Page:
A security flaw in the command line tool sudo in OS X 10.7 and higher, as well as some Linux distributions, could give unauthorized root access to user's computers. The flaw was reported by Metasploit, a company that specializes in finding security issues and building utilities to point them out, but the steps needed to exploit this particular issue make it unlikely most Mac users will become victims before a patch is available.
The requirements are tight, but a command line security flaw poses a threat to Mac users
To take advantage of the exploit, an attacker needs to already have an administrator-level account on the Mac, physical or remote access to the machine, have already used the sudo command, and to set the system clock to January 1, 1970. The concoction needed to use the flaw makes it highly unlikely that the average Mac user will be at risk, but it does pose a potential threat in the IT work place, or for anyone that shares a Mac with someone that's command line-savvy.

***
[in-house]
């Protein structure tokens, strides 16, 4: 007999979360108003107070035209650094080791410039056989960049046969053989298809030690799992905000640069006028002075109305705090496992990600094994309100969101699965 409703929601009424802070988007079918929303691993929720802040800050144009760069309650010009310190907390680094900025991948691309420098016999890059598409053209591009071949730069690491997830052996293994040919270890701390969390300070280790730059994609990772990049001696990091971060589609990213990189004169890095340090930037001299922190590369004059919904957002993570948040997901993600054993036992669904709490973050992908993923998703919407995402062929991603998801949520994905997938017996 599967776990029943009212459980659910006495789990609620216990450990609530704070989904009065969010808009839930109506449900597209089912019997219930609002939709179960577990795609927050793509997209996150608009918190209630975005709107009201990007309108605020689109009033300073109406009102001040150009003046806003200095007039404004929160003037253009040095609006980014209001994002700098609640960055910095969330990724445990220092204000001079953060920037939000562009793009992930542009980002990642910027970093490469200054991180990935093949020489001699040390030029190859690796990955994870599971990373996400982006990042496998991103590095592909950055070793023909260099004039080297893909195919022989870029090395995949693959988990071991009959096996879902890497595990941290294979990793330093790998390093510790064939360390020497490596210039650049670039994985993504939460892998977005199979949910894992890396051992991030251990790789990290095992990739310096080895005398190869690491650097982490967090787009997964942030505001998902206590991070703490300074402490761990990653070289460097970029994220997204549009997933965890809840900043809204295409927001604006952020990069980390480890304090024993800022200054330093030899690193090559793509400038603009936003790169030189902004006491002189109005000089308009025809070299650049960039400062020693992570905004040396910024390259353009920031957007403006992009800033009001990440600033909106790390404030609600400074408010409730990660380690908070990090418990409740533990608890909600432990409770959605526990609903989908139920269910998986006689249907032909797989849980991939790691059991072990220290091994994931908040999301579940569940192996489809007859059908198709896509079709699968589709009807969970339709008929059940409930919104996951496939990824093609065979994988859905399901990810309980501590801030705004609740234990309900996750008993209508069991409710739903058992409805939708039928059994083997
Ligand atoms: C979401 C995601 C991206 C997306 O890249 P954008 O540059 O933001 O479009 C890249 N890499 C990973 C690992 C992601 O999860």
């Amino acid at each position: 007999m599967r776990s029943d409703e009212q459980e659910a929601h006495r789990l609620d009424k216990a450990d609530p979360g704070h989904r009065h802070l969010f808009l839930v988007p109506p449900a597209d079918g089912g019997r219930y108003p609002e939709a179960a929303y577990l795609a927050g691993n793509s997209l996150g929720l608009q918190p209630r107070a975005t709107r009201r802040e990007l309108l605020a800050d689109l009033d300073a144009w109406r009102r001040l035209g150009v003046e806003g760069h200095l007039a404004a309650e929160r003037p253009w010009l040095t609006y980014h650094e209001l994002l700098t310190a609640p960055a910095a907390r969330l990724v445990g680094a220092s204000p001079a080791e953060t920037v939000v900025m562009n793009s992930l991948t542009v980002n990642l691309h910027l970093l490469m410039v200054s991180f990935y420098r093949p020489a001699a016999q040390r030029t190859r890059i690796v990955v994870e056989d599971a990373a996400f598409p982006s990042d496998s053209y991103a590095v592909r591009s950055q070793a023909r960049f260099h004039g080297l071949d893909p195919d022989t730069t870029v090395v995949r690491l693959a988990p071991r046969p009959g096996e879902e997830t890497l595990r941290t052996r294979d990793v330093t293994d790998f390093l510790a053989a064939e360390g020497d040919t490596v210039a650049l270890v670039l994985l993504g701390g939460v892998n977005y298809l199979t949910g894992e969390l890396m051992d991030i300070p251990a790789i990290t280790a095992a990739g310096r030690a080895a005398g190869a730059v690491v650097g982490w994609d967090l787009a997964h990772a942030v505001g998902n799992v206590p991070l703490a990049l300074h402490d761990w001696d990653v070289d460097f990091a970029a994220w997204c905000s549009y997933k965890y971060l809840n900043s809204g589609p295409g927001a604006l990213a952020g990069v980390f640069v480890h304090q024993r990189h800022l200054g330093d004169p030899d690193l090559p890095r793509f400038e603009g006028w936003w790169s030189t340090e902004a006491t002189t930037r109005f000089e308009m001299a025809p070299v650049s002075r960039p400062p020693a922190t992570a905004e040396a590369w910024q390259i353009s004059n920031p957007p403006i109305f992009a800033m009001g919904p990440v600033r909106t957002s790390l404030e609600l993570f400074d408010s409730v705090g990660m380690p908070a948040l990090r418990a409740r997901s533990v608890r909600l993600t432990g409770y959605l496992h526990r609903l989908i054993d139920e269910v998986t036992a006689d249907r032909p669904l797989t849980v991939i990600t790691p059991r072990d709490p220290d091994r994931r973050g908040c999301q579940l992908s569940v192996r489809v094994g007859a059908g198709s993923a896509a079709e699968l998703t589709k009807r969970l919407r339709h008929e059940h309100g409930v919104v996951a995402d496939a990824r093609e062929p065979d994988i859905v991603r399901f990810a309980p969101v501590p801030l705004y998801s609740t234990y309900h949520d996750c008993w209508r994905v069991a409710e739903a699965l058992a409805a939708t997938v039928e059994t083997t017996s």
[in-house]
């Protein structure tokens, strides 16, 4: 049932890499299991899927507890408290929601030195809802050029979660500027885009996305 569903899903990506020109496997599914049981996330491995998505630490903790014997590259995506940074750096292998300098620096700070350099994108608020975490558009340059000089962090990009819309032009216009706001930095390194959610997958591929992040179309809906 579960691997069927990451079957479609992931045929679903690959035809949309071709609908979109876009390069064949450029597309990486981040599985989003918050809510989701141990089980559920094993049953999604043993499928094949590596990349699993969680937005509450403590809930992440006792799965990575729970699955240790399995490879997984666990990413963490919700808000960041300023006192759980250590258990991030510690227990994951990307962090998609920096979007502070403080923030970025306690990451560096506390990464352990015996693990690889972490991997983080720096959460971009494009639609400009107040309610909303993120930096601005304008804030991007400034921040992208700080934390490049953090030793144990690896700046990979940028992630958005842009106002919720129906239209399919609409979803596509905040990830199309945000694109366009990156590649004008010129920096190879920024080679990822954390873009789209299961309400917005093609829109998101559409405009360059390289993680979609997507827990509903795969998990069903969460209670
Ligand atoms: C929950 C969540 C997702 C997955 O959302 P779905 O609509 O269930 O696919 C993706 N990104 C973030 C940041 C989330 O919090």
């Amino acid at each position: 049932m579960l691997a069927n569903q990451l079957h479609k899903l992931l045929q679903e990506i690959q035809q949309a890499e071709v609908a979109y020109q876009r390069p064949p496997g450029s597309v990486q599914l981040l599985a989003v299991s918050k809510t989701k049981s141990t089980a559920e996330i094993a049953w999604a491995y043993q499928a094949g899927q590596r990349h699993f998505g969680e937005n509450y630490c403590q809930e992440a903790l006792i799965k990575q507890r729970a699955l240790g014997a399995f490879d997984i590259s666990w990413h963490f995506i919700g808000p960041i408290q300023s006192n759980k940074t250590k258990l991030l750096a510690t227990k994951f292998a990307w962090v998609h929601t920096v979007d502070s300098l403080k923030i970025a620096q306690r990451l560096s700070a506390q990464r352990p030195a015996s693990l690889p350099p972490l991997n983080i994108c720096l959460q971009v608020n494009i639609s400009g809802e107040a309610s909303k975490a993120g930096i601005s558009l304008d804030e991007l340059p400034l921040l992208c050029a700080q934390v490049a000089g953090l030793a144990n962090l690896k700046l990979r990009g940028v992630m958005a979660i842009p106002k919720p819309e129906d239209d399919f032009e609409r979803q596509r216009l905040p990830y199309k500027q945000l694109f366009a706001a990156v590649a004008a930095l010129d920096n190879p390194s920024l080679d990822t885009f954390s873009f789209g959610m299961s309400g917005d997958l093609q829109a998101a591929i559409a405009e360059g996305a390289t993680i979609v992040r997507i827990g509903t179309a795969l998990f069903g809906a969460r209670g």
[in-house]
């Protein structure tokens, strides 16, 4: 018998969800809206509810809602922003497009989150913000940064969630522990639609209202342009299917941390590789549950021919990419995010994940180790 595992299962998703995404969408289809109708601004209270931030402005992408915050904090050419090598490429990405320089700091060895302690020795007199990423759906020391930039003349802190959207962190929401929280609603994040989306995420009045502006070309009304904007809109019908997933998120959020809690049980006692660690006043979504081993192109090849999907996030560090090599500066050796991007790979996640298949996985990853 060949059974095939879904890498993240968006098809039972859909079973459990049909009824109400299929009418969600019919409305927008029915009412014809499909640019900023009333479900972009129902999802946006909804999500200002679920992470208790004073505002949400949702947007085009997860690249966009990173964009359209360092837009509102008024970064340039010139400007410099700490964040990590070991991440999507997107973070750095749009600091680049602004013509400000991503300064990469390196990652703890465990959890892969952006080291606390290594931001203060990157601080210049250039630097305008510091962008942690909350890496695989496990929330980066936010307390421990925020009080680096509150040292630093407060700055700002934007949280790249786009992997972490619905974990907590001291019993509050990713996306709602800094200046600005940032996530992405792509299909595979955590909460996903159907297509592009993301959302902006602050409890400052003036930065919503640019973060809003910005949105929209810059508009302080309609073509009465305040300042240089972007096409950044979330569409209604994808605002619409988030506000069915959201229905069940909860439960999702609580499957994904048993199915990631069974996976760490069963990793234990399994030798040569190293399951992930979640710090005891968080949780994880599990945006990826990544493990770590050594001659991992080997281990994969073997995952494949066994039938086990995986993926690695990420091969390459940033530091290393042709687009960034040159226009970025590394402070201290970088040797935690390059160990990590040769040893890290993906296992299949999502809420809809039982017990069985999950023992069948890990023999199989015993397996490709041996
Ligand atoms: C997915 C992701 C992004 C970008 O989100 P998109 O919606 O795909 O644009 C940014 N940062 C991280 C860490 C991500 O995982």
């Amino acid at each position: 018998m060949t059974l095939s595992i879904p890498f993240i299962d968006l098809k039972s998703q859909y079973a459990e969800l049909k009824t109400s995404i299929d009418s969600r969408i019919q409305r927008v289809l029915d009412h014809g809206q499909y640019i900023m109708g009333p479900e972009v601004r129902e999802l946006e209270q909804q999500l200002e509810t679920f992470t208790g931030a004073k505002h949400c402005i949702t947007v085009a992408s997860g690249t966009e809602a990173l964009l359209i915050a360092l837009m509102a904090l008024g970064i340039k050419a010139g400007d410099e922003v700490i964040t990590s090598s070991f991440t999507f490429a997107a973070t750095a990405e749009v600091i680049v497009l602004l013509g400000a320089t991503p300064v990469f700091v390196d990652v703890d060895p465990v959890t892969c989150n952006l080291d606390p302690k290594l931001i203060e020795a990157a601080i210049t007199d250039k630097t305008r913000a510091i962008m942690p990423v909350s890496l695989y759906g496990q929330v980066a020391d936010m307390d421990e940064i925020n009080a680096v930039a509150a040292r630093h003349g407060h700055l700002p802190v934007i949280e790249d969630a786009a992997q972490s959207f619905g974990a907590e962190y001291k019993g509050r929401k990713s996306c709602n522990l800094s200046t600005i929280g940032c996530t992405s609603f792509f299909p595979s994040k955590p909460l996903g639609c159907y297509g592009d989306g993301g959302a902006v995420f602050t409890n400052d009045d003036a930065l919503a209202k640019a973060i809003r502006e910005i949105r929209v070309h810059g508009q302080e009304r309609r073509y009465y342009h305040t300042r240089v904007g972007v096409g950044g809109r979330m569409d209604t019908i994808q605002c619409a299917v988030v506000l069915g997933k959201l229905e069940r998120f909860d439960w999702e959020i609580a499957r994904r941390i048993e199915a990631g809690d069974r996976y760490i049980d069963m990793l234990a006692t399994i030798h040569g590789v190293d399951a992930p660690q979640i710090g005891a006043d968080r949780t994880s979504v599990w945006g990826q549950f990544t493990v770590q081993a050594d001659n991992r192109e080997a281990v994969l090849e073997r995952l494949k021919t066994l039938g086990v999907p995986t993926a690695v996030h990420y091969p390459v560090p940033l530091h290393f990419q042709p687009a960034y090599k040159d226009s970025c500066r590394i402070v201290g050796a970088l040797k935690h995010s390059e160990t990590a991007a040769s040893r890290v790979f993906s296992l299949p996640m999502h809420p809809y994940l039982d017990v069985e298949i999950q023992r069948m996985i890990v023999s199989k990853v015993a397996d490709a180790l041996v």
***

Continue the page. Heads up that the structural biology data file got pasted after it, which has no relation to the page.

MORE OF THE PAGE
Metasploit reported the vulnerability to Apple about five months ago, but so far a fix hasn't been issued. It's possible Apple hasn't seen this threat as a high priority and is planning on including a fix in an upcoming Mountain Lion update, or that it will be addressed in Mavericks when it ships this fall.
The big issue for people that do fall victim to the sudo flaw is that the attacker could install other malicious software without their knowledge to perform tasks like collecting files and passwords.
Apple hasn't commented on the security threat, and we most likely won't hear anything about it from the company until it shows up in the notes for a security patch.
[Thanks to Ars Technica for the heads up]